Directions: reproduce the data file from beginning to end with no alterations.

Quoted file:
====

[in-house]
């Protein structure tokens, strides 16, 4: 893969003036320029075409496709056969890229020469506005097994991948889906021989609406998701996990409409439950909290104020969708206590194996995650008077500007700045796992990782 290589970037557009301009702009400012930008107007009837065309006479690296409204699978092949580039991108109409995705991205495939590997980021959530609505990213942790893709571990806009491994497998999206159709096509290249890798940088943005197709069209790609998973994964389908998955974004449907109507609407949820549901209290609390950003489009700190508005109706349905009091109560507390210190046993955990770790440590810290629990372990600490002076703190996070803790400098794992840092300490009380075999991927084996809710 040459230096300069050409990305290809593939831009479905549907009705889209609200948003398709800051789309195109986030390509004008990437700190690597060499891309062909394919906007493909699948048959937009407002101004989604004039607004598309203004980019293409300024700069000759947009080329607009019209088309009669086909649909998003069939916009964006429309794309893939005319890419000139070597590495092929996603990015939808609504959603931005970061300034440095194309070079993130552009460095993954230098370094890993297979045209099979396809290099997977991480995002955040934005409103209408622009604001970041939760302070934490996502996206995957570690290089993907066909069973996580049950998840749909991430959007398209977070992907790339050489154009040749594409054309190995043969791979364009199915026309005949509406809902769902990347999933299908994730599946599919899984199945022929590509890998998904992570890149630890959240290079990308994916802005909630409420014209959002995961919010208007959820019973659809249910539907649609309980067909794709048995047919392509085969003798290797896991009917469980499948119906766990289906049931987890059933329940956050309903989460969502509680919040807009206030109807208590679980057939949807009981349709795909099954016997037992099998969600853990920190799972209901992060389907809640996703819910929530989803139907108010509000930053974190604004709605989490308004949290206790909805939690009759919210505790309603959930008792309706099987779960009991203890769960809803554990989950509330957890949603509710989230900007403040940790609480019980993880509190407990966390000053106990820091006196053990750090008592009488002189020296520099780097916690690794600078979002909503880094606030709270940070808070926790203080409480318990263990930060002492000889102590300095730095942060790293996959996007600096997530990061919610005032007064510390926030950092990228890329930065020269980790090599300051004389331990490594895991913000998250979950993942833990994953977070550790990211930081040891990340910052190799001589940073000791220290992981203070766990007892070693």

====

[in-house]
């Protein structure tokens, strides 16, 4: 893969003036320029075409496709056969890229020469506005097994991948889906021989609406998701996990409409439950909290104020969708206590194996995650008077500007700045796992990782 290589970037557009301009702009400012930008107007009837065309006479690296409204699978092949580039991108109409995705991205495939590997980021959530609505990213942790893709571990806009491994497998999206159709096509290249890798940088943005197709069209790609998973994964389908998955974004449907109507609407949820549901209290609390950003489009700190508005109706349905009091109560507390210190046993955990770790440590810290629990372990600490002076703190996070803790400098794992840092300490009380075999991927084996809710 040459230096300069050409990305290809593939831009479905549907009705889209609200948003398709800051789309195109986030390509004008990437700190690597060499891309062909394919906007493909699948048959937009407002101004989604004039607004598309203004980019293409300024700069000759947009080329607009019209088309009669086909649909998003069939916009964006429309794309893939005319890419000139070597590495092929996603990015939808609504959603931005970061300034440095194309070079993130552009460095993954230098370094890993297979045209099979396809290099997977991480995002955040934005409103209408622009604001970041939760302070934490996502996206995957570690290089993907066909069973996580049950998840749909991430959007398209977070992907790339050489154009040749594409054309190995043969791979364009199915026309005949509406809902769902990347999933299908994730599946599919899984199945022929590509890998998904992570890149630890959240290079990308994916802005909630409420014209959002995961919010208007959820019973659809249910539907649609309980067909794709048995047919392509085969003798290797896991009917469980499948119906766990289906049931987890059933329940956050309903989460969502509680919040807009206030109807208590679980057939949807009981349709795909099954016997037992099998969600853990920190799972209901992060389907809640996703819910929530989803139907108010509000930053974190604004709605989490308004949290206790909805939690009759919210505790309603959930008792309706099987779960009991203890769960809803554990989950509330957890949603509710989230900007403040940790609480019980993880509190407990966390000053106990820091006196053990750090008592009488002189020296520099780097916690690794600078979002909503880094606030709270940070808070926790203080409480318990263990930060002492000889102590300095730095942060790293996959996007600096997530990061919610005032007064510390926030950092990228890329930065020269980790090599300051004389331990490594895991913000998250979950993942833990994953977070550790990211930081040891990340910052190799001589940073000791220290992981203070766990007892070693």